Gout results from an overload of uric acid crystals in tissues of the body resulting in recurring attacks of joint inflammation. Chronic gout can lead to painful deposits in and around the joints, decreased kidney function and kidney stones. It is often related to an inherited abnormality in the body's ability to process uric acid, the product of purines that are found in many common foods.
The small joint at the base of the big toe is the most common site of an acute gout attack of arthritis. Other joints that can be affected include the ankles, knees, wrists, fingers, and elbows. Acute gout attacks are characterized by a rapid onset of pain in the affected joint followed by warmth, swelling, reddish discoloration, and marked tenderness. The attacks may last a few hours or several days.
While an elevated blood level of uric acid (hyperuricemia) may indicate an increased risk of gout, many patients with hyperuricemia do not develop it and still others with repeated gout attacks have normal or low blood uric-acid levels. Besides an inherited abnormality in handling uric acid, other risk factors for developing gout include obesity, excessive weight gain, heavy alcohol intake, high blood pressure, and abnormal kidney function. Certain drugs can also cause elevated uric-acid levels in the blood. Furthermore, diseases such as leukemias, lymphomas, and hemoglobin disorders lead to excessive production of uric acid.
The most reliable test for gout is finding uric-acid crystals in the joint fluid obtained by joint aspiration (arthrocentesis). X-rays may show tophi-crystal deposits and bone damage as a result of repeated inflammations.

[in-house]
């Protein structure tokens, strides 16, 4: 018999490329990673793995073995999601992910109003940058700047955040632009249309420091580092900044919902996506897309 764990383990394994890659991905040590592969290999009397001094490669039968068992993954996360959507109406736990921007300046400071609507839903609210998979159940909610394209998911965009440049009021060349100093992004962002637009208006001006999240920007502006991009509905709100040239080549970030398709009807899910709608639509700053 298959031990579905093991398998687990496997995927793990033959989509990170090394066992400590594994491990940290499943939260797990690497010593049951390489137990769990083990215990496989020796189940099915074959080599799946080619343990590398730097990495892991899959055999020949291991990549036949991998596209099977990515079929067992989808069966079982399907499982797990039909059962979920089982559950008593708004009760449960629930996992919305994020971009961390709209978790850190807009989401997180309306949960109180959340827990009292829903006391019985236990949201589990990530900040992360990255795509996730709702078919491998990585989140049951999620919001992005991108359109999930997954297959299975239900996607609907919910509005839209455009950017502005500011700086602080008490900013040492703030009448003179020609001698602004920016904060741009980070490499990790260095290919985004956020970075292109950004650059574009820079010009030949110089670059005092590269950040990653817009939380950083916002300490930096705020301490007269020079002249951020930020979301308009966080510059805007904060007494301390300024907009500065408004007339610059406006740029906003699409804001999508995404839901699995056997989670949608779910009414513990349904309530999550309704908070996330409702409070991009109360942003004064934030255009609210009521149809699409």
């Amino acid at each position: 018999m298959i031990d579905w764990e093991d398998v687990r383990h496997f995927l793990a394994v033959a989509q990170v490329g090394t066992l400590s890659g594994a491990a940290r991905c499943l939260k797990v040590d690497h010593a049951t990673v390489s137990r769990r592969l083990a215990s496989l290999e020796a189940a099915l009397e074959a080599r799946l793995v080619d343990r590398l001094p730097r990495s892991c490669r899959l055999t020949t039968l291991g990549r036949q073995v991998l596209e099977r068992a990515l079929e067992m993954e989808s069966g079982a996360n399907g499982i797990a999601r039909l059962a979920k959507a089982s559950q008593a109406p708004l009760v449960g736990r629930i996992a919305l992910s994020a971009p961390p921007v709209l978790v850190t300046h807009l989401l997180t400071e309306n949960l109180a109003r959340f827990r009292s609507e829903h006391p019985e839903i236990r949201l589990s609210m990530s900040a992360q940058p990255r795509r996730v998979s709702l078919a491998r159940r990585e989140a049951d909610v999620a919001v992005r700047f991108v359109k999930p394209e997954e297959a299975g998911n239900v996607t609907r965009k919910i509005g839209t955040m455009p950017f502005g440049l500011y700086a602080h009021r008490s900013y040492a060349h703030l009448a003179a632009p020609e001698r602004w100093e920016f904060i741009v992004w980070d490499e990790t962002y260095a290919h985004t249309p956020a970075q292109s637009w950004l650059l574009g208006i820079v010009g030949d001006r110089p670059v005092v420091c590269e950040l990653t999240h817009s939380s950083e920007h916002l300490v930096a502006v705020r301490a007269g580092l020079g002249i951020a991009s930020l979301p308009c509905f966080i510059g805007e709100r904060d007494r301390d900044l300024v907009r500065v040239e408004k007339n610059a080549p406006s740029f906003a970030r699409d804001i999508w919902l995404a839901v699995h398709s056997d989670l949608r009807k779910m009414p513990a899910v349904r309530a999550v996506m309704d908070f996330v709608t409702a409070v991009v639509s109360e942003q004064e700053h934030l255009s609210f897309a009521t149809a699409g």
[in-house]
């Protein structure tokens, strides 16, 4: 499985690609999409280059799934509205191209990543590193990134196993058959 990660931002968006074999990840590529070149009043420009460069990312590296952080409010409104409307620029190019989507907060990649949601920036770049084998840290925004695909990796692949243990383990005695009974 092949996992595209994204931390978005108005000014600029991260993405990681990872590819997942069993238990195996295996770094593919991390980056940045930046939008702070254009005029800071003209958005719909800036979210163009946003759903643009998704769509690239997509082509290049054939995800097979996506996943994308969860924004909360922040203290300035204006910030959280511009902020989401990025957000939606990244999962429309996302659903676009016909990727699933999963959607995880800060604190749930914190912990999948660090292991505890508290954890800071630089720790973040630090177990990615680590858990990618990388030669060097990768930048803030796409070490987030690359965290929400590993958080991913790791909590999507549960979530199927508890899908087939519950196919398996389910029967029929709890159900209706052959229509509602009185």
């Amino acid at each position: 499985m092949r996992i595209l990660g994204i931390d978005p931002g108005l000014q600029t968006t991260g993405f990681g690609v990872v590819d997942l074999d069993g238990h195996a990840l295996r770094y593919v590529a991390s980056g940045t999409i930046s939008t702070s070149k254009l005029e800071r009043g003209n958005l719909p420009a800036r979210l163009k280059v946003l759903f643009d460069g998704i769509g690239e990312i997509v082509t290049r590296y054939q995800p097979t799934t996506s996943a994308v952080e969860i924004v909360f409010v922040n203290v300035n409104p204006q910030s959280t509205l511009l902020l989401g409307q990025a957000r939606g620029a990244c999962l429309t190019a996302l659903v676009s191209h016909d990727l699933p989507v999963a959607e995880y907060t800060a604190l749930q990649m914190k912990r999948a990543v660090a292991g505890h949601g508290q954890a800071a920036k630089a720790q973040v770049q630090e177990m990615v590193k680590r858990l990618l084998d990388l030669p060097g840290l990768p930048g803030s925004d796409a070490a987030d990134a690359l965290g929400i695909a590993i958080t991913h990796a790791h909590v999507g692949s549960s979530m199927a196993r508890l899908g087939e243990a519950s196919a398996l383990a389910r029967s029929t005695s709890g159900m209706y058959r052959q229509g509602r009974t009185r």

Prevention of acute gout involves maintaining adequate fluid intake, weight reduction, dietary changes, reduction in alcohol consumption and medications to lower the uric-acid level in the blood (reduce hyperuricemia). According to the American Medical Association, a balanced diet for people with gout include foods high in complex carbohydrates (whole grains, fruits, vegetables), low in protein (15% of calories and sources should be soy, lean meats, poultry) and with no more than 30% of calories from fat (10% animal fat).
Medication includes pain relievers such as acetaminophen to manage pain. Antiinflammatory agents such as nonsteroidal antiinflammatory drugs (NSAIDS), colchicine, and corticosteroids are used to decrease joint inflammation. Other medications are then considered for treating the elevated levels of uric acid in the blood.
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